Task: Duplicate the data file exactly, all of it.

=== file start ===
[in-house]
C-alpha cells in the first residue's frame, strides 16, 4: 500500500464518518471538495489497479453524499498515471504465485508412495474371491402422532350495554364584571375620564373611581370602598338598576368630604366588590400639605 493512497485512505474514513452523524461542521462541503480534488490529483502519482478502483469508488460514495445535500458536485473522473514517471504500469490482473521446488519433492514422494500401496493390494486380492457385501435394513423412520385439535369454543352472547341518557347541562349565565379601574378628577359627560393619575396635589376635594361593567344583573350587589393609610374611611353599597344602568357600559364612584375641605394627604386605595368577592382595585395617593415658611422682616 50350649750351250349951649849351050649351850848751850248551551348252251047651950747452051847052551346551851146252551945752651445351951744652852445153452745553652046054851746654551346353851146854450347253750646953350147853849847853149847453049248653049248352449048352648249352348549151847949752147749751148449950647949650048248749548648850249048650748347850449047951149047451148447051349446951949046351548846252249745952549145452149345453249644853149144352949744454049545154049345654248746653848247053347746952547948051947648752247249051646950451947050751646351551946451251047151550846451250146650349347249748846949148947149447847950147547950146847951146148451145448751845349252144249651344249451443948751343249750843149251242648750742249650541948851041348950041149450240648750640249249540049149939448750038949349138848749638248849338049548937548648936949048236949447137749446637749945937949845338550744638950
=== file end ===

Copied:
[in-house]
C-alpha cells in the first residue's frame, strides 16, 4: 500500500464518518471538495489497479453524499498515471504465485508412495474371491402422532350495554364584571375620564373611581370602598338598576368630604366588590400639605 493512497485512505474514513452523524461542521462541503480534488490529483502519482478502483469508488460514495445535500458536485473522473514517471504500469490482473521446488519433492514422494500401496493390494486380492457385501435394513423412520385439535369454543352472547341518557347541562349565565379601574378628577359627560393619575396635589376635594361593567344583573350587589393609610374611611353599597344602568357600559364612584375641605394627604386605595368577592382595585395617593415658611422682616 50350649750351250349951649849351050649351850848751850248551551348252251047651950747452051847052551346551851146252551945752651445351951744652852445153452745553652046054851746654551346353851146854450347253750646953350147853849847853149847453049248653049248352449048352648249352348549151847949752147749751148449950647949650048248749548648850249048650748347850449047951149047451148447051349446951949046351548846252249745952549145452149345453249644853149144352949744454049545154049345654248746653848247053347746952547948051947648752247249051646950451947050751646351551946451251047151550846451250146650349347249748846949148947149447847950147547950146847951146148451145448751845349252144249651344249451443948751343249750843149251242648750742249650541948851041348950041149450240648750640249249540049149939448750038949349138848749638248849338049548937548648936949048236949447137749446637749945937949845338550744638950